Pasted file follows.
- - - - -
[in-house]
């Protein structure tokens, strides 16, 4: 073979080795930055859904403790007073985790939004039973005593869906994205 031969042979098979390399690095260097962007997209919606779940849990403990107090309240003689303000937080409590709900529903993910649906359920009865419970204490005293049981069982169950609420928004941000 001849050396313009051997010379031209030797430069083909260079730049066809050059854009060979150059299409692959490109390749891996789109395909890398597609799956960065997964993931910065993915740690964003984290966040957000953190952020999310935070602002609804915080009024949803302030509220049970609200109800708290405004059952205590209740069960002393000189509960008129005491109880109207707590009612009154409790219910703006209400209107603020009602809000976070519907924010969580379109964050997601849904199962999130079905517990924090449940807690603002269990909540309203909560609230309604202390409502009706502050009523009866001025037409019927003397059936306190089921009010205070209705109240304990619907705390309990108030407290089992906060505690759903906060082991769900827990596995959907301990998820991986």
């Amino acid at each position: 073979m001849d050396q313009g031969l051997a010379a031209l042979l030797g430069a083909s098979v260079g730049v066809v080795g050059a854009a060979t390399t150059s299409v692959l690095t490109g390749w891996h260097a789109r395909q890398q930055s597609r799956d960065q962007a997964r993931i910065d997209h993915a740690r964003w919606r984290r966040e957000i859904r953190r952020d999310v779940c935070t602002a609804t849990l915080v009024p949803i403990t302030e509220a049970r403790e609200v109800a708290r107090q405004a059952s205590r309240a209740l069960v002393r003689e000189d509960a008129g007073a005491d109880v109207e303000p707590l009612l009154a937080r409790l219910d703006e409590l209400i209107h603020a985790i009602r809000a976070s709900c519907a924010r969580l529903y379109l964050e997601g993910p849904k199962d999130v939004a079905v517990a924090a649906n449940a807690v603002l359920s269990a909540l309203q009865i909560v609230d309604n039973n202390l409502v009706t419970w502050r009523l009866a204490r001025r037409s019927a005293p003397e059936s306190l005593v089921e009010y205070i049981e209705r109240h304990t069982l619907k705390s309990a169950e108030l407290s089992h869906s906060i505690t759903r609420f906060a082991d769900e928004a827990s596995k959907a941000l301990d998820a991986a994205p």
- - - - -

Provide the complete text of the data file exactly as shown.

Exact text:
[in-house]
């Protein structure tokens, strides 16, 4: 073979080795930055859904403790007073985790939004039973005593869906994205 031969042979098979390399690095260097962007997209919606779940849990403990107090309240003689303000937080409590709900529903993910649906359920009865419970204490005293049981069982169950609420928004941000 001849050396313009051997010379031209030797430069083909260079730049066809050059854009060979150059299409692959490109390749891996789109395909890398597609799956960065997964993931910065993915740690964003984290966040957000953190952020999310935070602002609804915080009024949803302030509220049970609200109800708290405004059952205590209740069960002393000189509960008129005491109880109207707590009612009154409790219910703006209400209107603020009602809000976070519907924010969580379109964050997601849904199962999130079905517990924090449940807690603002269990909540309203909560609230309604202390409502009706502050009523009866001025037409019927003397059936306190089921009010205070209705109240304990619907705390309990108030407290089992906060505690759903906060082991769900827990596995959907301990998820991986």
């Amino acid at each position: 073979m001849d050396q313009g031969l051997a010379a031209l042979l030797g430069a083909s098979v260079g730049v066809v080795g050059a854009a060979t390399t150059s299409v692959l690095t490109g390749w891996h260097a789109r395909q890398q930055s597609r799956d960065q962007a997964r993931i910065d997209h993915a740690r964003w919606r984290r966040e957000i859904r953190r952020d999310v779940c935070t602002a609804t849990l915080v009024p949803i403990t302030e509220a049970r403790e609200v109800a708290r107090q405004a059952s205590r309240a209740l069960v002393r003689e000189d509960a008129g007073a005491d109880v109207e303000p707590l009612l009154a937080r409790l219910d703006e409590l209400i209107h603020a985790i009602r809000a976070s709900c519907a924010r969580l529903y379109l964050e997601g993910p849904k199962d999130v939004a079905v517990a924090a649906n449940a807690v603002l359920s269990a909540l309203q009865i909560v609230d309604n039973n202390l409502v009706t419970w502050r009523l009866a204490r001025r037409s019927a005293p003397e059936s306190l005593v089921e009010y205070i049981e209705r109240h304990t069982l619907k705390s309990a169950e108030l407290s089992h869906s906060i505690t759903r609420f906060a082991d769900e928004a827990s596995k959907a941000l301990d998820a991986a994205p």